Wednesday, March 3, 2010

Soul Searching, Part 9- Moralistic Thereapuetic Deism and the Collapse of the Church in America

Perhaps the most alarming and also the most honest section of the book Soul Searching is the one that contains these passages:

In short, our teen interview transcripts reveal clearly that the language that dominates US adolescent interests and thinking about life, including religious and spiritual life, is primarily about personally feeling good and being happy. That is what defines the dominant epistemological framework and evaluative standard for most contemporary US teenagers- and probably for most of their baby boomer parents. This, we think, has major implications for religious faiths seriously attempting to pass on the established beliefs and practices of their historical traditions.- p. 168.

We have come with some confidence to believe that a significant part of Christianity in the United States is actually only tenuously Christian in any sense that is seriously connected to the actual historical Christian tradition, but has rather substantially morphed into Christianity's misbegotten step-cousin, Christian Moralistic Therapeutic Deism. This has happened in the minds and hearts of many individual believers and, it also appears, within the structures of at least some Christian organizations and institutions. The language, and therefore experience, of Trinity, holiness, sin, grace, justification, sanctification, church, Eucharist, and heaven and hell appear, among most Christian teenagers in the United States at the very least, to be supplanted by the language of happiness, niceness, and an earned heavenly reward. It is not so much that US Christianity is being secularized. Rather, more subtly, Christianity is either degenerating into a pathetic version of itself or, more significantly, Christianity is actively being colonized and displaced by a quite different religious faith.- p. 171.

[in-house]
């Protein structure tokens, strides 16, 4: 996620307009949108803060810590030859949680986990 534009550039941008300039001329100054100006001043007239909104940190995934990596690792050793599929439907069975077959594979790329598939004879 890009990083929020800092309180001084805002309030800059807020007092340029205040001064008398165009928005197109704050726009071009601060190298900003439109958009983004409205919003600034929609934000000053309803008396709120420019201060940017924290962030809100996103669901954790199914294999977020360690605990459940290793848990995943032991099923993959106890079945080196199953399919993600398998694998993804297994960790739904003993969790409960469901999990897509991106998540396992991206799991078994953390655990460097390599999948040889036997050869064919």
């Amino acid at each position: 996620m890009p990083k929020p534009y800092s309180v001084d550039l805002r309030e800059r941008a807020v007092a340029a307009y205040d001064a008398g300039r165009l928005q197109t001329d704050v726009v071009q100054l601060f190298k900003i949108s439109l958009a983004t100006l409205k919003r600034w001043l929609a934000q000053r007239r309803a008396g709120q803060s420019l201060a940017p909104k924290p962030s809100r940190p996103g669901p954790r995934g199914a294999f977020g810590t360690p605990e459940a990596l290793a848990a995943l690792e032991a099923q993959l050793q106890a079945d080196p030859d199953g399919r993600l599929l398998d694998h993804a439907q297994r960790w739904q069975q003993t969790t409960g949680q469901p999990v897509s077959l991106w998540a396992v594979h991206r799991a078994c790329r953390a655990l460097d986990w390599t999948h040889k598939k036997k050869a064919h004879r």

A few thoughts in response to this: My last post covered a good bit of the themes related to these issues, so no need to rehash everything here. Suffice it to say my assessment of Christianity in America is not too different from this one.

Thinking in some more blatantly philosophical terms, I think what we are seeing here is an effect of Enlightenment/Modernistic thinking that resounded so well with American individualism. This philosophical thinking attempted to exalt the abilities of man to solve all of life's problems through concrete and scientific means. This optimistic, triumphant spirit is very prevalent in American thought where it was embodied in the individualistic spirit of the American dream. However, most of the philosophical claims of this movement have been abandoned because of logical problems and because of the experience of the 21st century. This is much more obvious in Europe- it is hard to tell a continent that still remembers vividly the destruction of two world wars and the tenseness of the Cold War that mankind is getting better and our problems are being solved. However, the optimism of Modernism has also given way in United States to a variety of Post-Modern philosophies.